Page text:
U.S. stock-index futures rebounded Thursday after the second reading on second-quarter GDP showed growth was more robust than first thought.
Art Cashin, director of floor operations for UBS, offers up a little historical and statistical context for today: "The Thursday before Labor Day has a rather negative history over recent years — In the last 11 years it has been down ten times," explains Cashin. "Some think that's pre-weekend clean-up since Friday is a getaway day for lots of folks looking to jumpstart the weekend. Even if you are chained to your desk, Friday's early close of the bond market limits liquidity opportunities. We'll see if today follows suit."
Second-quarter GDP was revised to show 3.3 percent growth, up from the prior estimate of 1.9 percent. Economists had expected to see 2.7 percent growth. The third and final reading will come next month.
Jobless claims dropped more than expected, falling by 10,000 to 425,000. Economists had expected a drop of just 7,000. Continuing claims rose about 2 percent to 3.423 million.
Of course, Tropical Storm Gustav, which is readying to move back to hurricane status and heading toward the Gulf Coast, continued to hover over the market.
Crude oil rose another dollar and change, pushing it to nearly $120 a barrel.
Gulf energy companies braced for Gustav's arrival. No company had reported output cuts as they began evacuating staff from offshore oil and natural gas platforms, but Shell Oil, which has the largest offshore operations, said it may begin shutting output as early as Thursday while it works to evacuate all of its 1,300 Gulf of Mexico workers by Saturday.
The U.S. dollar slipped against the euro after comments from European Central Bank officials indicated inflation worries persisted in the euro zone.
The United States, Europe and Japan planned joint intervention to rescue the dollar when it was plunging in March when Bear Stearns collapsed, the Nikkei business newspaper reported. The paper did not say whether a certain level for the dollar was envisaged.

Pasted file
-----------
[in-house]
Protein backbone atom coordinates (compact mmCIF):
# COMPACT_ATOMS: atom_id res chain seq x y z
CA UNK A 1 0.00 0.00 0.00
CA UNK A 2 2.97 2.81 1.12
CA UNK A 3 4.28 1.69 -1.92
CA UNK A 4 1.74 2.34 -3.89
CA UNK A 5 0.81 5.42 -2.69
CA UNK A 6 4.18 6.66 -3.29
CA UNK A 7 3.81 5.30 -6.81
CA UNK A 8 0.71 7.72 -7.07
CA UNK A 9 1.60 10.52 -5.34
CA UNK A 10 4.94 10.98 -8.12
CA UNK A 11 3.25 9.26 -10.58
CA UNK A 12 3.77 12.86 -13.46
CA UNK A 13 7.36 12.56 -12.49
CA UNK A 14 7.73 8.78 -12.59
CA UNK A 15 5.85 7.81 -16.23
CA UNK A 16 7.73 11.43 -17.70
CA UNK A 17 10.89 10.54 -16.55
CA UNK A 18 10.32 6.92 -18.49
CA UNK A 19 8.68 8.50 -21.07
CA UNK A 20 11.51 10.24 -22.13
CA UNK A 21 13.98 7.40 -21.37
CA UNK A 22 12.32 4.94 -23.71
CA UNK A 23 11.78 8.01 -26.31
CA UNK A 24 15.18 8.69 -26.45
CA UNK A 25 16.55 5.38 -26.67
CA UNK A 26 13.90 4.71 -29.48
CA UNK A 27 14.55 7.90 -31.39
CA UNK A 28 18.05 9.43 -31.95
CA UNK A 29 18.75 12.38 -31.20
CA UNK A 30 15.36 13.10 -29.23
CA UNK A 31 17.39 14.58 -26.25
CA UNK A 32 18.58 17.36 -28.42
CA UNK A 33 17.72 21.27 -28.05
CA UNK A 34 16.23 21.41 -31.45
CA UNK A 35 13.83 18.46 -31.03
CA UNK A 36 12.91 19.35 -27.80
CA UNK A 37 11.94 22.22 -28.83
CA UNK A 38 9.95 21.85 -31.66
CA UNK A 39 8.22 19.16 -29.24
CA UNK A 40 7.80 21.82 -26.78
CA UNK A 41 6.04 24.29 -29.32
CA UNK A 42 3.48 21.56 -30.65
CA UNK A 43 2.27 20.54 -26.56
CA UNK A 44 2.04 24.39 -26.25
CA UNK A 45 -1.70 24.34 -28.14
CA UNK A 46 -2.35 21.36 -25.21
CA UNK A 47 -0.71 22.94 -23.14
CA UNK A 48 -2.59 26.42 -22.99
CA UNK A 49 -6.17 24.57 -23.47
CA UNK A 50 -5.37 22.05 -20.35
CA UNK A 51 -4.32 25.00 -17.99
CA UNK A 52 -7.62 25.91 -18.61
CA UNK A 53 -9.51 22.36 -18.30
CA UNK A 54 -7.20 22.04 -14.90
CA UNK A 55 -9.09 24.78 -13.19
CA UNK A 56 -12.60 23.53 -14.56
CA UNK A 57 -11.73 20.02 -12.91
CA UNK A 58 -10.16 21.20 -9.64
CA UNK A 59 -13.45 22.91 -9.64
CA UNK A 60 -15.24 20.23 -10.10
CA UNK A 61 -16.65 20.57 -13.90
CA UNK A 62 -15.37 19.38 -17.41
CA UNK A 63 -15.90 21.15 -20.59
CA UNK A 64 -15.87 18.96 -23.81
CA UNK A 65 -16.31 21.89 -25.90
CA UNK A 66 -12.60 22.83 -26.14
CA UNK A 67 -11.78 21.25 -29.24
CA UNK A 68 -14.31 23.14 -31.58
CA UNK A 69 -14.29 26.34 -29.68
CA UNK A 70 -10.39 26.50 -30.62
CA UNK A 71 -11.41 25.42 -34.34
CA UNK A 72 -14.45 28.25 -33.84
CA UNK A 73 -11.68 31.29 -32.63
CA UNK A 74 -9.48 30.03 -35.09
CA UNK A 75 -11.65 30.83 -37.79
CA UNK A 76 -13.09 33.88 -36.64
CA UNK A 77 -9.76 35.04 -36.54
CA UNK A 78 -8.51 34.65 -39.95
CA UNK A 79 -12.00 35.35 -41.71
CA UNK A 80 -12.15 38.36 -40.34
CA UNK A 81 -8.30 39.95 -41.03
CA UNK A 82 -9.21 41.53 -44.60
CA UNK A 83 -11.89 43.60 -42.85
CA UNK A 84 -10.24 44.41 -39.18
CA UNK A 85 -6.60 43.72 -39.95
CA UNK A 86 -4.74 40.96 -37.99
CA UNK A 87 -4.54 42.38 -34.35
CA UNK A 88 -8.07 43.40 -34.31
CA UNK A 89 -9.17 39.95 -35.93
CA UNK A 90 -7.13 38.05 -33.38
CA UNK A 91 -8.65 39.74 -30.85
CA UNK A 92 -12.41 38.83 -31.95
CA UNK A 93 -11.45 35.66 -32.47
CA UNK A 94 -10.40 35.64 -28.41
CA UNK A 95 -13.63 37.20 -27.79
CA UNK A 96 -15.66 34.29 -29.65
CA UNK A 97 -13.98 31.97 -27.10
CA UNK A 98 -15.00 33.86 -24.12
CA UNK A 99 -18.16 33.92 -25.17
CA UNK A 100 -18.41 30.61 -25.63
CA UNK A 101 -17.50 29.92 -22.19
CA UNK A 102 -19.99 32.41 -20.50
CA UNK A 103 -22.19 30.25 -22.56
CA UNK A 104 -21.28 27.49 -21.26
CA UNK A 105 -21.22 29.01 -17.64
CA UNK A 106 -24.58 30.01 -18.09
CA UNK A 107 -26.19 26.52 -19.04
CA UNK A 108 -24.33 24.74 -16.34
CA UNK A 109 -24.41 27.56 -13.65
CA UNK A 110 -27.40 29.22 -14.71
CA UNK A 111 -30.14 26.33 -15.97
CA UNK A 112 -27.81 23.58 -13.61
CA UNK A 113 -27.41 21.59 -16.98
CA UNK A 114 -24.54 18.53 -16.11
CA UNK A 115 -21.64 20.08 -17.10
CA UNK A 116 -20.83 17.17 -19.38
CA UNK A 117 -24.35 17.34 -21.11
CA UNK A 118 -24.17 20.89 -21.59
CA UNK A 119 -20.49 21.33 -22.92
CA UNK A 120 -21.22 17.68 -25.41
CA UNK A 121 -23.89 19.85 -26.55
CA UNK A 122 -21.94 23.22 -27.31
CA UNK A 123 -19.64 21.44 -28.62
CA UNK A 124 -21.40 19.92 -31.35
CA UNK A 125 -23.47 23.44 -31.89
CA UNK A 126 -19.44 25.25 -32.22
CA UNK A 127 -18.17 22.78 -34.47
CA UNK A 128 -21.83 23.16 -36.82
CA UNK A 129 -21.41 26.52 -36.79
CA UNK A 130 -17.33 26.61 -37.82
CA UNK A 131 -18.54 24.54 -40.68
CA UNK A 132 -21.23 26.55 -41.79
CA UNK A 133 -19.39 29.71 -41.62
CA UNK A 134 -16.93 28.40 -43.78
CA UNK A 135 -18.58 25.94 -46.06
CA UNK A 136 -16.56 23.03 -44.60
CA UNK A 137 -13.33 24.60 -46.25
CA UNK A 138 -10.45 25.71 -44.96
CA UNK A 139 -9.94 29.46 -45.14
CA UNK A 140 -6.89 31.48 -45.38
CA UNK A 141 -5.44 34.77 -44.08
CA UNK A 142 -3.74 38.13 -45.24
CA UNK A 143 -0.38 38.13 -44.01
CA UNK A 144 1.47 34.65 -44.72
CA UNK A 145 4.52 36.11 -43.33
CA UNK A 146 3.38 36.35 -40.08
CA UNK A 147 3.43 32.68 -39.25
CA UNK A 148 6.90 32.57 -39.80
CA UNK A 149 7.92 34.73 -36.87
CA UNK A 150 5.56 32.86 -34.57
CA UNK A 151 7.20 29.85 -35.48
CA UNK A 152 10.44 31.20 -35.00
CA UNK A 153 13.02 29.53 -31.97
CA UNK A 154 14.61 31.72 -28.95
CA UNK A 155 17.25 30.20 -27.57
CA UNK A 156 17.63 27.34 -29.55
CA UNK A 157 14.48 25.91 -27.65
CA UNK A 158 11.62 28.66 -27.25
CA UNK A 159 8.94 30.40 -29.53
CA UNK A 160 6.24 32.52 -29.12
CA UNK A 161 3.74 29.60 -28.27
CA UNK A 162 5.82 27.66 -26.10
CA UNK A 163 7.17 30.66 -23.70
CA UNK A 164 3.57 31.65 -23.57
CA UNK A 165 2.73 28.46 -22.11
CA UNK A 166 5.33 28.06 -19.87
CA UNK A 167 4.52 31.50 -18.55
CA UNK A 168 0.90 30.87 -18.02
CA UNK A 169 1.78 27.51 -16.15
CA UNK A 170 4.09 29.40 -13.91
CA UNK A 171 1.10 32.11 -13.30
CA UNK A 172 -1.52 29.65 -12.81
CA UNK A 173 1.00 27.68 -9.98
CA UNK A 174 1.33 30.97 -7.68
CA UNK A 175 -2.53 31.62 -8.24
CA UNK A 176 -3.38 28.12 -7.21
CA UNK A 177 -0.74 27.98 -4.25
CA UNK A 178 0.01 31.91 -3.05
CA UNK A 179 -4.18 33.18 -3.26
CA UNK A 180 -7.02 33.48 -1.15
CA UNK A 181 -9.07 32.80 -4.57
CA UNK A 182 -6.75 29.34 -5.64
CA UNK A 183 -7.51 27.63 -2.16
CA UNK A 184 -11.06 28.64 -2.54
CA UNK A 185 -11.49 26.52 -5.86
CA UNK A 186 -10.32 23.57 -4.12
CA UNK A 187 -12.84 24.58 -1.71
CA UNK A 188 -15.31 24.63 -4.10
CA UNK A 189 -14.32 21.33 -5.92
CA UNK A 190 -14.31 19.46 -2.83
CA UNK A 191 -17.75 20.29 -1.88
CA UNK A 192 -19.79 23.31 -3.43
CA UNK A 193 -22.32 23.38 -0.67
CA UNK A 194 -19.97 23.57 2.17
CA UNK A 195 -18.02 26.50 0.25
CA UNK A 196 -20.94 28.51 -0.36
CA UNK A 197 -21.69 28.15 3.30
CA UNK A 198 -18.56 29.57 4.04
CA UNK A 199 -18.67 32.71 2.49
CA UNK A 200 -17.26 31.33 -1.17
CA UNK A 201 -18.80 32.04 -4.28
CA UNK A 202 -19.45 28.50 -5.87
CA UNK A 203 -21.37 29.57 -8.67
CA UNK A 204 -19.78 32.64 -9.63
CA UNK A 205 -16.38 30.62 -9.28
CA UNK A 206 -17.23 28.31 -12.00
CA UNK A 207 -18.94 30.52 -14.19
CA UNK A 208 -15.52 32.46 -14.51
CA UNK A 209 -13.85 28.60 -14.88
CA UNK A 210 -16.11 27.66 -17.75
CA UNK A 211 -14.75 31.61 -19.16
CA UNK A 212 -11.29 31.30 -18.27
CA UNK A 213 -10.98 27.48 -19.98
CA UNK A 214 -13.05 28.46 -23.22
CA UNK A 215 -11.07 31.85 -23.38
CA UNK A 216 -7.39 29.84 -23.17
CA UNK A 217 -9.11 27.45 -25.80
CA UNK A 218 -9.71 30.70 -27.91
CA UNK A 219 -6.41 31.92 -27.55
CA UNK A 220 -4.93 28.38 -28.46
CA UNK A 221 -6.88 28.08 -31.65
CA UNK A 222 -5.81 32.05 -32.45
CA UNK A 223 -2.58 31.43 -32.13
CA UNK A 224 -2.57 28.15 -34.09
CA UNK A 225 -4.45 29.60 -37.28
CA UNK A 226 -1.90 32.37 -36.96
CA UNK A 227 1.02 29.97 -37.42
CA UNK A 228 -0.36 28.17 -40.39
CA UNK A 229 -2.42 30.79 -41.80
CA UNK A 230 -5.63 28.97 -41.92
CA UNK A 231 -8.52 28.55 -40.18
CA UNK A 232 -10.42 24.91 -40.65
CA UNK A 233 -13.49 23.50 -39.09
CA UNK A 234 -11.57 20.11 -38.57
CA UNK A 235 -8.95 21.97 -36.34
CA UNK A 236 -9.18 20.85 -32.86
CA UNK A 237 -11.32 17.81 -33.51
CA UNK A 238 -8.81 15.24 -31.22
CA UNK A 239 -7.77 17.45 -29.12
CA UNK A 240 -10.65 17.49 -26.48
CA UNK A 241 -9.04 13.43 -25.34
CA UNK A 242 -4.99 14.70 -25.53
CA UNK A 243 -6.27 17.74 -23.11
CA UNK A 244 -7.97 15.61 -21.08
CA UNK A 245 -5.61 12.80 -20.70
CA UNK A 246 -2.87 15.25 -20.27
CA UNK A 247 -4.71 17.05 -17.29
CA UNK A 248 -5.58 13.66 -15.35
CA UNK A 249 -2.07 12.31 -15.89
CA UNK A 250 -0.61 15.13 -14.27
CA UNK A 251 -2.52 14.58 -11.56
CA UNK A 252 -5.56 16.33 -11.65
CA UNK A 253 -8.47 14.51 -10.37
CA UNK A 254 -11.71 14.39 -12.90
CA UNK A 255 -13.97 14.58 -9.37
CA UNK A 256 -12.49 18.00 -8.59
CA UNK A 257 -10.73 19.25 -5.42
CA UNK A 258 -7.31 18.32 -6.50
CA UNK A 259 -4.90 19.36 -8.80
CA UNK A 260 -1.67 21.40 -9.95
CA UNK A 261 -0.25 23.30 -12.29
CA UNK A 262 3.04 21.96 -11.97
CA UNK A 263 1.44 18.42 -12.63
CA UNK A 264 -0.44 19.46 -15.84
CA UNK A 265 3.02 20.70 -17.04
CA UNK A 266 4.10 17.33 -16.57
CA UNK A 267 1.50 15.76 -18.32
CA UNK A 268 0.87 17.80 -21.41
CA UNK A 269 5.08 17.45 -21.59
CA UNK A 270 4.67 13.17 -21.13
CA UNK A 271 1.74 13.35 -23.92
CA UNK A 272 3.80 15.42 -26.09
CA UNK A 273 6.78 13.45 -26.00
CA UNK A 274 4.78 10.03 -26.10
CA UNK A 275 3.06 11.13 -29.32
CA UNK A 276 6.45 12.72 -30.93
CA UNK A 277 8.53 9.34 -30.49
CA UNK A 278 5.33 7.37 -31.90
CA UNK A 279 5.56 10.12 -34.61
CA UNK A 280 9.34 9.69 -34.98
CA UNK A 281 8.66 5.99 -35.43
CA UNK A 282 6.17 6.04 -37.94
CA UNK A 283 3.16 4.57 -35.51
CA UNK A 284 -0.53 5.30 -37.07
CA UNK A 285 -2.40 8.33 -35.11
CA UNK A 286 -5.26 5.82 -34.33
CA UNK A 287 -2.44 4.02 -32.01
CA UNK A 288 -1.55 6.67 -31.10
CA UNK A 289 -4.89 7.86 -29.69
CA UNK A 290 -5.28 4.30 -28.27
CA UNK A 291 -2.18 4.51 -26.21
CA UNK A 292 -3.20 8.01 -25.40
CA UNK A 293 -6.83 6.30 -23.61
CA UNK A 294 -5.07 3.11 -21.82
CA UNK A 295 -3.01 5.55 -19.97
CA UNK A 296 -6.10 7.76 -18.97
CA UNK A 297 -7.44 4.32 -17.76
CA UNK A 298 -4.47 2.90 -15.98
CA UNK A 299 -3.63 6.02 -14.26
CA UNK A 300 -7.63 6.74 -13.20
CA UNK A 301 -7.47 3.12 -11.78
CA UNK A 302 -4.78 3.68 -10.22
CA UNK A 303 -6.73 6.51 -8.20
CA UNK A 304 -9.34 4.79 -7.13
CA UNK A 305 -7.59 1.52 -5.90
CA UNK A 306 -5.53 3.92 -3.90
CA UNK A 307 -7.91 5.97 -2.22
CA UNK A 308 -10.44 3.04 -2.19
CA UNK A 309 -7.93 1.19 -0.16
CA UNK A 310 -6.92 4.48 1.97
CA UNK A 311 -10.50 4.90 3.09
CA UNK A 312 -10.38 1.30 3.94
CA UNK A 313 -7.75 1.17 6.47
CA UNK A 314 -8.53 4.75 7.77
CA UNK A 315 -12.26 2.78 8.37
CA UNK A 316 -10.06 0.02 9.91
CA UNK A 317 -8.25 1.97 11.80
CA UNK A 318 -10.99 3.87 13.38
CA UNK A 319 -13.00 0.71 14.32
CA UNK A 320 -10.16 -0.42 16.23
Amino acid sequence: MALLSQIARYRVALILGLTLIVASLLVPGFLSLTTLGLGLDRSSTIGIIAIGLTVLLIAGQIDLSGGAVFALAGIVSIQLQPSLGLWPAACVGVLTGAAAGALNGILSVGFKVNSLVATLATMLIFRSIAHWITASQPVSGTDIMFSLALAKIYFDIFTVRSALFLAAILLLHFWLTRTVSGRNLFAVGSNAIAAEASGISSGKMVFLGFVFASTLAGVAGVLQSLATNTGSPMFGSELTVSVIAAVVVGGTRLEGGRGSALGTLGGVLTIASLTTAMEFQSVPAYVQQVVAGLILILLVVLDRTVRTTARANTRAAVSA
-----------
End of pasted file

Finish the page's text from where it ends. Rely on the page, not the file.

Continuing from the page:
Shares of automakers could be under pressure after Toyota Motor cut its 2009 sales forecast by 7 percent due to pressure from high gas prices on demand for large vehicles. General Motors shares were off 1 percent in premarket trading.
In the financial sector, bond insurer MBIA has agreed to take over $184 billion of municipal bonds currently backed by FGIC, providing additional stability to bond holders and maybe helping it avoid insolvency. MBIA shares gained 11 percent premarket.
Battered mortgage-finance company Fannie Mae announced a sweeping management shake-up in an effort to come to grips with mounting credit losses and a shrinking capital base. Meanwhile, Lehman Brothers said Fannie's capital and reserves are better than the market perceives.
Fannie shares moved about 2 percent higher in premarket trading, while fellow government-sponsored enterprise Freddie Mac gained 2.5 percent.
And in earnings news, Sears Holdings' profit fell to $0.50 per share in the second quarter from $1.15 in the second quarter of 2007, the company said in a statement.
In telecom news, Alcatel-Lucent shares jumped about 4 percent premarket on a Wall Street Journal report that the company's short list for its next chief executive includes Mike Quigley, a longtime Alcatel manager who left the company last year.
Asian stocks seesawed and ended mixed, while European markets were higher, led by financials.